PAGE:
How the Future of Health Services Delivery Affects Policy

Instructor: Ann Kearney

Annie has a Doctorate in Health Education and Promotion. She has taught a variety of levels and has lectured at the University level in both the USA and the UK.

Health service delivery is the way that health is delivered to you and your community. A debated, changing topic, health service delivery affects policy in regards to what new delivery methods will be implemented.

Background on Health Services Delivery

Health service delivery (HSD) is how health is delivered to patients, families, communities and populations. It includes self care, home care, community care, primary care, long-term care and hospital care. HSD is constantly evolving, is very debatable and greatly impacts policy.

The goal of health service delivery to be culturally competent, financially accessible, welcoming of new technology, and to deliver to emergency situations effectively - think Hurricane Katrina.

Health Literacy in Health Service Delivery

Being informed is also an important part of healthcare. Health literacy is the idea that we all need to be able to obtain, interpret, and understand basic health information and services needed to make health decisions.

In general, populations and individuals with lower health literacy have higher medical costs and do not know what to do with their services. The future of health literacy involves health delivery methods that consider the patients culture, language, and delivery methods that effectively break down complex health topics across a diverse nation.

It's important therefore to find new ways to deliver health literacy - in the classroom, online, on the subway, at bus stops, etc.

MYPLATE is an example of health literacy for students that visually shows the healthiest balanced diet.

Delivery Affecting Policy

There are many examples of how health service delivery has affected policy. You have probably heard of some in the news.

Flint, Michigan

The water contamination that took place in Flint, Michigan is a perfect example of health service delivery affecting new policy. When a water shortage took place in Flint, the city turned to the Flint River while the city finished building a new pipeline into Lake Huron. Soon after, many low income citizens complained about the water.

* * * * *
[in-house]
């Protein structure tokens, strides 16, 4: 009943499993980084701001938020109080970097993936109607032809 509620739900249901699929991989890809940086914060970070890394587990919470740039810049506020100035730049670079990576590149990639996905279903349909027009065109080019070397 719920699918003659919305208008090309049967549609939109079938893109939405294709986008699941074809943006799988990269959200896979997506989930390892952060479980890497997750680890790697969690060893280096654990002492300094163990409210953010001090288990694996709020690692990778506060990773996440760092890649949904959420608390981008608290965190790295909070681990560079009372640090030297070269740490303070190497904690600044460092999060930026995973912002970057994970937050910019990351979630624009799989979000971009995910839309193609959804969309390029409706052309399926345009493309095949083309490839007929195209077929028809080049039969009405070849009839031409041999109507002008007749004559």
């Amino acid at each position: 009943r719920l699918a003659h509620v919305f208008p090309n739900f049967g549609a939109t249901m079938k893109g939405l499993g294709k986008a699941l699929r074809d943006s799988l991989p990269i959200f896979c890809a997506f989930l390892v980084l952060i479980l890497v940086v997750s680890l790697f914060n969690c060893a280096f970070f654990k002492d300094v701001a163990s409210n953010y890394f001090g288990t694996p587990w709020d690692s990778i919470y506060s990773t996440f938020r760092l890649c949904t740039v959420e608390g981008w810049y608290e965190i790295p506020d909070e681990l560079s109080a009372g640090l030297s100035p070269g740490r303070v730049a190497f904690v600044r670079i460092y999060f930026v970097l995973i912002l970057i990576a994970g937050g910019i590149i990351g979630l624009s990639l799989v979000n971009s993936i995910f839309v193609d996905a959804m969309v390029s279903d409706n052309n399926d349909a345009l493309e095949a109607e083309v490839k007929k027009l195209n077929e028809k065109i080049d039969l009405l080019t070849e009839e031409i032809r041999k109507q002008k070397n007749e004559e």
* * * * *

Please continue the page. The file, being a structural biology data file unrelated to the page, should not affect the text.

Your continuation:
Their complaints got swept under the rug for some time until the Environmental Protection Agency came in and conducted large studies that showed that there was a large amount of lead (a toxic metal) in the water due to bad piping and insufficient treatment.

This made national headlines, and there has been numerous policies implemented since that place regulations on clean water delivery.

School Lunches in the United States

Another example is school lunches. The obesity rate has skyrocketed in the U.S., specifically in children and adolescents. Across state and federal levels, schools have implemented different policies in regards to making school lunches healthier as well as cost-accessible.

Former first lady, Michelle Obama, is a huge advocate of healthy eating and President Obama passed laws that made schools have to deliver healthy and cost friendly school lunches. It also allowed for the chance to teach students about health eating patterns. Though this law no longer exists under Donald Trump.

Person-centered care involves you and your doctor having a collaborative relationship.
doctor, patient

Delivery Methods

There is some debate as to how to best deliver health. Here are a two ideas.

Competitive Markets

With a competitive market delivery services compete against one another, which some argue enables innovative, higher quality and lower cost delivery services. Critics argue that this model will promote profit making, so only those making the most money will get the best care, creating greater health inequalities as poorer populations will not be able to afford the care.

The U.S. health care system determines the kind of health delivery that we will be provided. Former President Obama wanted universal health coverage, the opposite of competitive markets. He created the Affordable Care Act (Obamacare) so everyone in the United States would have equal health coverage, primarily covered by the state of residence.

It called for a number of different delivery system reforms intended to lower health care costs and improve quality. A major criticism of Obamacare is that the premiums on health insurance go up. President Trump has since introduced a new health care system, which calls for competitive and private health care.

This means that Americans can go outside of their state and buy health insurance. However, by making it private it means the rich will be able to afford the best health care while the poor do not.

Collaborative Markets

Collaborative markets looks at health service people and organizations working together to bolster physical and financial support, but also to ensure a substantial impact within the community.

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